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Friday, November 18, 2011

Keith Olbermann on Occupy Seattle: Octogenarian activist Dorli Rainey on being pepper-sprayed by Seattle police, importance of activism

Occupy Seattle: Octogenarian activist Dorli Rainey on being pepper-sprayed by Seattle police, importance of activism

Eighty-four-year-old activist Dorli Rainey tells Keith about her experience getting pepper-sprayed by the police during an Occupy Seattle demonstration and the need to take action and spread the word of the Occupy movement. She cites the advice of the late Catholic nun and activist Jackie Hudson to “take one more step out of your comfort zone” as an inspiration, saying, “It would be so easy to say, ‘Well I’m going to retire, I’m going to sit around, watch television or eat bonbons,’ but somebody’s got to keep ’em awake and let ’em know what is really going on in this world.”

KEITH OLBERMANN: Which of these stories will be you be talking about tomorrow?
Soulless in Seattle? So, a priest, a pregnant mother, and an 84-year-old woman walk into a protest and — unfortunately, it’s no joke, they get pepper sprayed at Occupy. The cops say, “Don’t worry,” pepper spray “is not age-specific. No more dangerous to someone who is 10 or someone who is 80.” Our guest, 84-year-old pepper spray victim Dorli Rainey. Occupy Wall Street regroups.
(Excerpt from video clip) CROWD: Take down the barricade!
OLBERMANN: Plans to shut down Wall Street itself in the morning, to occupy the subways in the afternoon, to occupy Courthouse Square at night.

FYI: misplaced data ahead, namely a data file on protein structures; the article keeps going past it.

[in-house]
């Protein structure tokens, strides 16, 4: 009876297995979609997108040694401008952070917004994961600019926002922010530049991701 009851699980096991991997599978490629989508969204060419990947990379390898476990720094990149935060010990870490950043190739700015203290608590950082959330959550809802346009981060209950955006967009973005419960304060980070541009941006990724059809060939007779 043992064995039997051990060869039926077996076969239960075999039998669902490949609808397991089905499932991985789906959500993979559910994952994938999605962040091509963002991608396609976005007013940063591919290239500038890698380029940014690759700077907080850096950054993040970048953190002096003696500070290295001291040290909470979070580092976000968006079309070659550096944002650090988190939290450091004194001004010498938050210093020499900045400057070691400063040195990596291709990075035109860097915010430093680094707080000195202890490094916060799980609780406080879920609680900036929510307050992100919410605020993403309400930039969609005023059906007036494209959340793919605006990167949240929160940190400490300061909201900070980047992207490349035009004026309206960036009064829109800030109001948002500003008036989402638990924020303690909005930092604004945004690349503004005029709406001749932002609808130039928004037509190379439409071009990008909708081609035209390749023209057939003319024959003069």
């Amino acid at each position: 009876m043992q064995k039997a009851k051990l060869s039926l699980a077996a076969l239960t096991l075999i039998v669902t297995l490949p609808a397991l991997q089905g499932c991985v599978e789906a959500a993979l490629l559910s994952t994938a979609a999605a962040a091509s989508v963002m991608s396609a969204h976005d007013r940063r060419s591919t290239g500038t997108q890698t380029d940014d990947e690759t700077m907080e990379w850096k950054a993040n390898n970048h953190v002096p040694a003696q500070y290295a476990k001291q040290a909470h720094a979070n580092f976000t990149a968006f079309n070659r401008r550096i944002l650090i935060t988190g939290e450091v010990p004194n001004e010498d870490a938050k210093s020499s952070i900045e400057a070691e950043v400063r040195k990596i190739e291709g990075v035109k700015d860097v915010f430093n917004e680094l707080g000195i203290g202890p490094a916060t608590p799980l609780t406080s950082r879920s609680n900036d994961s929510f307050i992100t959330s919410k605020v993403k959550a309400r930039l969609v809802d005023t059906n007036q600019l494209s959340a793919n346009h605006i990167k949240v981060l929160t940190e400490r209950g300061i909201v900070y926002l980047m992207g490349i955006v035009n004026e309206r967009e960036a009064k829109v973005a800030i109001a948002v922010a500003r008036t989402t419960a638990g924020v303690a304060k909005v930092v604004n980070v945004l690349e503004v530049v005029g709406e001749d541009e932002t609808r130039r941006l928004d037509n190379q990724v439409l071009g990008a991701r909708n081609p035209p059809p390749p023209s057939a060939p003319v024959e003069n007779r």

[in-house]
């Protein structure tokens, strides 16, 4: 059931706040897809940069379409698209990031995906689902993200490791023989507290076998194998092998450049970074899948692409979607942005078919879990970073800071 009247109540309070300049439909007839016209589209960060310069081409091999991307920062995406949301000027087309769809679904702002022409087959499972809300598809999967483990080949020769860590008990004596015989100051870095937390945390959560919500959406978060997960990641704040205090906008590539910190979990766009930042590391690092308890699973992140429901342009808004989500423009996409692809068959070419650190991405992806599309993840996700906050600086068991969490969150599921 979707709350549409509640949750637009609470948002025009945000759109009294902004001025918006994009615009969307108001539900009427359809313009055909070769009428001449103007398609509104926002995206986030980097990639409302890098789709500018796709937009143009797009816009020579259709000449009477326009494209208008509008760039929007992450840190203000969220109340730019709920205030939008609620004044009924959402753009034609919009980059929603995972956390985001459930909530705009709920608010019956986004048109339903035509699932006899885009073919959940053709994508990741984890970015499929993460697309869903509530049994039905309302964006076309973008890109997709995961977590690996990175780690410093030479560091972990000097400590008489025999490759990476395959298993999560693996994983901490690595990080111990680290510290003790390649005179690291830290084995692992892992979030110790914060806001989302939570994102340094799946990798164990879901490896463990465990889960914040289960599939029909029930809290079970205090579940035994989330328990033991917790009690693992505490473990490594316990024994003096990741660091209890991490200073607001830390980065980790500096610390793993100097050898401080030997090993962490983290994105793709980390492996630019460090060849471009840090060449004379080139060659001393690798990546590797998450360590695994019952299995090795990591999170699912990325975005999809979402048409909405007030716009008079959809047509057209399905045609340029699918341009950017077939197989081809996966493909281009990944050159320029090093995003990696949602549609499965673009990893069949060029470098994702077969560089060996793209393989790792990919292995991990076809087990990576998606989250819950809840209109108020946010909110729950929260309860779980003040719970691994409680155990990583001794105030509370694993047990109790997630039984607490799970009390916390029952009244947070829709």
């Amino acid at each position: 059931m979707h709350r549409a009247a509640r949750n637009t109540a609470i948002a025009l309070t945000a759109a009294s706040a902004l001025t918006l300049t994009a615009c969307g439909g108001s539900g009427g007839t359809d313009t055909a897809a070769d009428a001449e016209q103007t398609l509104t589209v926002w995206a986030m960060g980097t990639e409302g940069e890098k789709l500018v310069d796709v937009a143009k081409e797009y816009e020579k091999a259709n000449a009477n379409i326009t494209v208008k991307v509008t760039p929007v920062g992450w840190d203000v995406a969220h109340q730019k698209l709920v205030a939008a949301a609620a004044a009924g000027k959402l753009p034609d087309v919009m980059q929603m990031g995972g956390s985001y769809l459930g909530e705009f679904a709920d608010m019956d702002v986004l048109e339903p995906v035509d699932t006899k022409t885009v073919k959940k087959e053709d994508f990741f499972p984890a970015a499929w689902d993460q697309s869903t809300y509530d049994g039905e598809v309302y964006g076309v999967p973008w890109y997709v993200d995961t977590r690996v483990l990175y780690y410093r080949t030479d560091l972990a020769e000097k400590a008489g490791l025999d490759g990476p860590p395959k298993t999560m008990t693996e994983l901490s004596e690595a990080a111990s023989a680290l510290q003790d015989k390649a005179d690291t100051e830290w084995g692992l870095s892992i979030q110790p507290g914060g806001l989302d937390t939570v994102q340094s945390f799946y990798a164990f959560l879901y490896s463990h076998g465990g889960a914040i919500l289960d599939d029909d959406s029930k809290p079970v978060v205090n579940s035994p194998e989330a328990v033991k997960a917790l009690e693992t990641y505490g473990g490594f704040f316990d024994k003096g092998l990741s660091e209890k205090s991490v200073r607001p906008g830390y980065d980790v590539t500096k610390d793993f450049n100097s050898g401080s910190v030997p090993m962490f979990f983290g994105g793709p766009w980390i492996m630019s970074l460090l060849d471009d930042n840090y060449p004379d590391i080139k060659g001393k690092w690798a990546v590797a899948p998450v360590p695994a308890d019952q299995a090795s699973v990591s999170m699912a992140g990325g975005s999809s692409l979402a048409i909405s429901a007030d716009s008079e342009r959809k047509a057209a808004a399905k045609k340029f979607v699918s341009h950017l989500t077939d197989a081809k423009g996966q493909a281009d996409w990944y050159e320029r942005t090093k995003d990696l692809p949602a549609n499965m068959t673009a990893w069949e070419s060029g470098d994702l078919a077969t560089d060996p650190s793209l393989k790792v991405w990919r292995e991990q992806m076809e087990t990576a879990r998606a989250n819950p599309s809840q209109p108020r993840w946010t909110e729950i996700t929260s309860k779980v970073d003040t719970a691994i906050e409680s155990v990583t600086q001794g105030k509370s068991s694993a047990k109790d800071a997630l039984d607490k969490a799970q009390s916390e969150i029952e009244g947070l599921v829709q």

(Excerpt from video clip) GABRIEL MARANTZ: Tomorrow is a very big day. It’s a day of international action.
OLBERMANN: But it was the NYPD which did the occupying to a New York City councilman.
(Excerpt from video clip) YDANIS RODRIGUEZ: I went down to the park to observe the situation. Unfortunately, I was assaulted by a police officer.
OLBERMANN: And then denied counsel and detained for 17 hours! Our guest, New York City Councilman Ydanis Rodriguez. Occupy Cal goes back on campus and 3,500 people listen to former Labor Secretary Robert Reich.
(Excerpt from video clip) ROBERT REICH: The days of apathy are over, folks!
OLBERMANN: Our guest — Robert Reich. As middle-class neighborhoods vanish, and the Republicans threaten to renege on the Super Committee deal, the Congressional Progressive Caucus hears startling news from a top economist.
(Excerpt from video clip) JEFFERY SACHS: The median male earning in the United States peaked in 1973.
OLBERMANN: Our guest — CPC co-chair Congressman Raul Grijalva.
You mean, “Oops” don’t you? Just say “oops” and get out. Newt Gingrich caught in hypocrisy astounding even if you’re a newt.
(Excerpt from video clip) NEWT GINGRICH: If you want to put people in jail, I want to second what Michelle said, you ought to start with Barney Frank and Chris Dodd. In Barney Frank’s case, go back and look at the lobbyists he was close to at Freddie Mac.
OLBERMANN: Freddie Mac? It now proves Freddie Mac paid Gingrich’s company $1.6 million. Just say “oops” and get out!
(Excerpt from video clip) GINGRICH: It wasn’t paid to me.
OLBERMANN: And more Cain brain-drain pain. He claims he offered Henry Kissinger Secretary of State and then says that was a joke. And then says, “I’m not supposed to know anything about foreign policy.” Or as Letterman put it:
(Excerpt from video clip) DAVID LETTERMAN: Here now is what happened to Herman Cain’s brain, watch.
(Excerpt from video clip) MAN: So, you agree with President Obama on Libya or not?
(Excerpt from video clip) HERMAN CAIN: Okay, Libya.
OLBERMANN: All of that and more now on “Countdown.”
(Excerpt from video clip) CAIN: Got all of this stuff twirling around in my head.
OLBERMANN: Good evening from New York. This is Wednesday November 16th, 356 days until the 2012 presidential election.